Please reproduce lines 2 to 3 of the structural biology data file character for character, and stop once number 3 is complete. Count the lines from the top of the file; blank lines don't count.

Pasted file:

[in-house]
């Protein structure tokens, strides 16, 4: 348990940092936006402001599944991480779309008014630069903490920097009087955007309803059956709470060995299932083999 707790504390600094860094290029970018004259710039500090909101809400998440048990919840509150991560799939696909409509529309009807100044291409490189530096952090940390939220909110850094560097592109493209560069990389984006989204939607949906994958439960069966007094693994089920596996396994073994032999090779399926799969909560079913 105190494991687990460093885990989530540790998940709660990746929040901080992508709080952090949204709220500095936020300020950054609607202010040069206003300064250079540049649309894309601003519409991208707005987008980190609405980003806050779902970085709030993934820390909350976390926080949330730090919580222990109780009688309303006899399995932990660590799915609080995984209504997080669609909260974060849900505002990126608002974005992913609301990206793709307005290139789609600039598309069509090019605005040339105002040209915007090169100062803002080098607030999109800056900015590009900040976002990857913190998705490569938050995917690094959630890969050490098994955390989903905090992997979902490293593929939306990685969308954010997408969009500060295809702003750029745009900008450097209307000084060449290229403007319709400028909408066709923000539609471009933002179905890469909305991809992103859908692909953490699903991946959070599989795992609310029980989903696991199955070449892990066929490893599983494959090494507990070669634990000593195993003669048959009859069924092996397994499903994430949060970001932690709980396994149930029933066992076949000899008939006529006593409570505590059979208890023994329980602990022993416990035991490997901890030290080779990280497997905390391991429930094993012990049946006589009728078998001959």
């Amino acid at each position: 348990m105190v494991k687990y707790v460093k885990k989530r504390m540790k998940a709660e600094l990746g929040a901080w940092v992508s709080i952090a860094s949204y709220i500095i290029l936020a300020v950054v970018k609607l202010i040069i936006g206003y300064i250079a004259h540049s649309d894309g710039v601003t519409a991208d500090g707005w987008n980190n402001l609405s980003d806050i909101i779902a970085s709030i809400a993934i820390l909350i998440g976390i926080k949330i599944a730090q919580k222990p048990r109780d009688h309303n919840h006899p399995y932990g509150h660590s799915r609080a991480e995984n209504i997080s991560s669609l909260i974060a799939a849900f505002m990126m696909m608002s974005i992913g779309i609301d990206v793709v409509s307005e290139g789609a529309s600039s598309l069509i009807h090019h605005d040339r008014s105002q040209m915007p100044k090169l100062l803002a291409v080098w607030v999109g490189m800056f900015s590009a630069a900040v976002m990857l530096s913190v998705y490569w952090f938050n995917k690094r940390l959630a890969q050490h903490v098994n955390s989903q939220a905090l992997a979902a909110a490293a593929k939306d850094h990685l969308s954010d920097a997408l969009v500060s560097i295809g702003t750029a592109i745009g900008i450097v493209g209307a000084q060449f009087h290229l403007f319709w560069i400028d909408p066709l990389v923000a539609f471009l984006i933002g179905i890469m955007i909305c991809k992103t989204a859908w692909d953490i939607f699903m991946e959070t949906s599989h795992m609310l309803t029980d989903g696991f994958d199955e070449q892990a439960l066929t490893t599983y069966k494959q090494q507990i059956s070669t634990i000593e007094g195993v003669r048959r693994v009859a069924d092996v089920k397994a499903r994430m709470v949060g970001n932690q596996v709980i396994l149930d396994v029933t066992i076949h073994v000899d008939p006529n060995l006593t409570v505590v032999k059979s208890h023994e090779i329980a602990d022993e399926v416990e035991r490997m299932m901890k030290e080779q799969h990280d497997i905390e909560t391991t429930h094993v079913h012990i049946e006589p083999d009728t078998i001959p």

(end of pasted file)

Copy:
């Protein structure tokens, strides 16, 4: 348990940092936006402001599944991480779309008014630069903490920097009087955007309803059956709470060995299932083999 707790504390600094860094290029970018004259710039500090909101809400998440048990919840509150991560799939696909409509529309009807100044291409490189530096952090940390939220909110850094560097592109493209560069990389984006989204939607949906994958439960069966007094693994089920596996396994073994032999090779399926799969909560079913 105190494991687990460093885990989530540790998940709660990746929040901080992508709080952090949204709220500095936020300020950054609607202010040069206003300064250079540049649309894309601003519409991208707005987008980190609405980003806050779902970085709030993934820390909350976390926080949330730090919580222990109780009688309303006899399995932990660590799915609080995984209504997080669609909260974060849900505002990126608002974005992913609301990206793709307005290139789609600039598309069509090019605005040339105002040209915007090169100062803002080098607030999109800056900015590009900040976002990857913190998705490569938050995917690094959630890969050490098994955390989903905090992997979902490293593929939306990685969308954010997408969009500060295809702003750029745009900008450097209307000084060449290229403007319709400028909408066709923000539609471009933002179905890469909305991809992103859908692909953490699903991946959070599989795992609310029980989903696991199955070449892990066929490893599983494959090494507990070669634990000593195993003669048959009859069924092996397994499903994430949060970001932690709980396994149930029933066992076949000899008939006529006593409570505590059979208890023994329980602990022993416990035991490997901890030290080779990280497997905390391991429930094993012990049946006589009728078998001959």
């Amino acid at each position: 348990m105190v494991k687990y707790v460093k885990k989530r504390m540790k998940a709660e600094l990746g929040a901080w940092v992508s709080i952090a860094s949204y709220i500095i290029l936020a300020v950054v970018k609607l202010i040069i936006g206003y300064i250079a004259h540049s649309d894309g710039v601003t519409a991208d500090g707005w987008n980190n402001l609405s980003d806050i909101i779902a970085s709030i809400a993934i820390l909350i998440g976390i926080k949330i599944a730090q919580k222990p048990r109780d009688h309303n919840h006899p399995y932990g509150h660590s799915r609080a991480e995984n209504i997080s991560s669609l909260i974060a799939a849900f505002m990126m696909m608002s974005i992913g779309i609301d990206v793709v409509s307005e290139g789609a529309s600039s598309l069509i009807h090019h605005d040339r008014s105002q040209m915007p100044k090169l100062l803002a291409v080098w607030v999109g490189m800056f900015s590009a630069a900040v976002m990857l530096s913190v998705y490569w952090f938050n995917k690094r940390l959630a890969q050490h903490v098994n955390s989903q939220a905090l992997a979902a909110a490293a593929k939306d850094h990685l969308s954010d920097a997408l969009v500060s560097i295809g702003t750029a592109i745009g900008i450097v493209g209307a000084q060449f009087h290229l403007f319709w560069i400028d909408p066709l990389v923000a539609f471009l984006i933002g179905i890469m955007i909305c991809k992103t989204a859908w692909d953490i939607f699903m991946e959070t949906s599989h795992m609310l309803t029980d989903g696991f994958d199955e070449q892990a439960l066929t490893t599983y069966k494959q090494q507990i059956s070669t634990i000593e007094g195993v003669r048959r693994v009859a069924d092996v089920k397994a499903r994430m709470v949060g970001n932690q596996v709980i396994l149930d396994v029933t066992i076949h073994v000899d008939p006529n060995l006593t409570v505590v032999k059979s208890h023994e090779i329980a602990d022993e399926v416990e035991r490997m299932m901890k030290e080779q799969h990280d497997i905390e909560t391991t429930h094993v079913h012990i049946e006589p083999d009728t078998i001959p």